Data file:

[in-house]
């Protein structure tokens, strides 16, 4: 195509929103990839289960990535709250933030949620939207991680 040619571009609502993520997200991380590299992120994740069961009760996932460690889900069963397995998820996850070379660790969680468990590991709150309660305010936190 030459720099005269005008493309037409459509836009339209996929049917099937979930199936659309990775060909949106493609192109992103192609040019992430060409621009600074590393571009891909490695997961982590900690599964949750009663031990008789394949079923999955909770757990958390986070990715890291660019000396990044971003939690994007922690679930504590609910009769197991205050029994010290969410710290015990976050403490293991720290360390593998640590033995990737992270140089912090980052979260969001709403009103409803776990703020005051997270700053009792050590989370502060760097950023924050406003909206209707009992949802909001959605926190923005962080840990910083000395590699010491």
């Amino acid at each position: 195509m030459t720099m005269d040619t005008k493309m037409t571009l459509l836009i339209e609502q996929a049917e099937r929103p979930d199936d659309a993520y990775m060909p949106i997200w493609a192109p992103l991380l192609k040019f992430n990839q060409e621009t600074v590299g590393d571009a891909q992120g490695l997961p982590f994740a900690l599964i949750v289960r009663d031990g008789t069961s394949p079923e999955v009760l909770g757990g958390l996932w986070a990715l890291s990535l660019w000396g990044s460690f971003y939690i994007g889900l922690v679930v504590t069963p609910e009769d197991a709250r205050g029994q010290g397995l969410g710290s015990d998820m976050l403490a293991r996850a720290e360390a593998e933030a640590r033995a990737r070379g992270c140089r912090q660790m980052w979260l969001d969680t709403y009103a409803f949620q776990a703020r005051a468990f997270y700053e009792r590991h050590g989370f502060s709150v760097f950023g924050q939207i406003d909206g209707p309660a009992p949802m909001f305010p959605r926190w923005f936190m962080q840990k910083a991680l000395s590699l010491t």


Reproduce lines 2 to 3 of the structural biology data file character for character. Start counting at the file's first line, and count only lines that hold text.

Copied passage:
């Protein structure tokens, strides 16, 4: 195509929103990839289960990535709250933030949620939207991680 040619571009609502993520997200991380590299992120994740069961009760996932460690889900069963397995998820996850070379660790969680468990590991709150309660305010936190 030459720099005269005008493309037409459509836009339209996929049917099937979930199936659309990775060909949106493609192109992103192609040019992430060409621009600074590393571009891909490695997961982590900690599964949750009663031990008789394949079923999955909770757990958390986070990715890291660019000396990044971003939690994007922690679930504590609910009769197991205050029994010290969410710290015990976050403490293991720290360390593998640590033995990737992270140089912090980052979260969001709403009103409803776990703020005051997270700053009792050590989370502060760097950023924050406003909206209707009992949802909001959605926190923005962080840990910083000395590699010491």
């Amino acid at each position: 195509m030459t720099m005269d040619t005008k493309m037409t571009l459509l836009i339209e609502q996929a049917e099937r929103p979930d199936d659309a993520y990775m060909p949106i997200w493609a192109p992103l991380l192609k040019f992430n990839q060409e621009t600074v590299g590393d571009a891909q992120g490695l997961p982590f994740a900690l599964i949750v289960r009663d031990g008789t069961s394949p079923e999955v009760l909770g757990g958390l996932w986070a990715l890291s990535l660019w000396g990044s460690f971003y939690i994007g889900l922690v679930v504590t069963p609910e009769d197991a709250r205050g029994q010290g397995l969410g710290s015990d998820m976050l403490a293991r996850a720290e360390a593998e933030a640590r033995a990737r070379g992270c140089r912090q660790m980052w979260l969001d969680t709403y009103a409803f949620q776990a703020r005051a468990f997270y700053e009792r590991h050590g989370f502060s709150v760097f950023g924050q939207i406003d909206g209707p309660a009992p949802m909001f305010p959605r926190w923005f936190m962080q840990k910083a991680l000395s590699l010491t």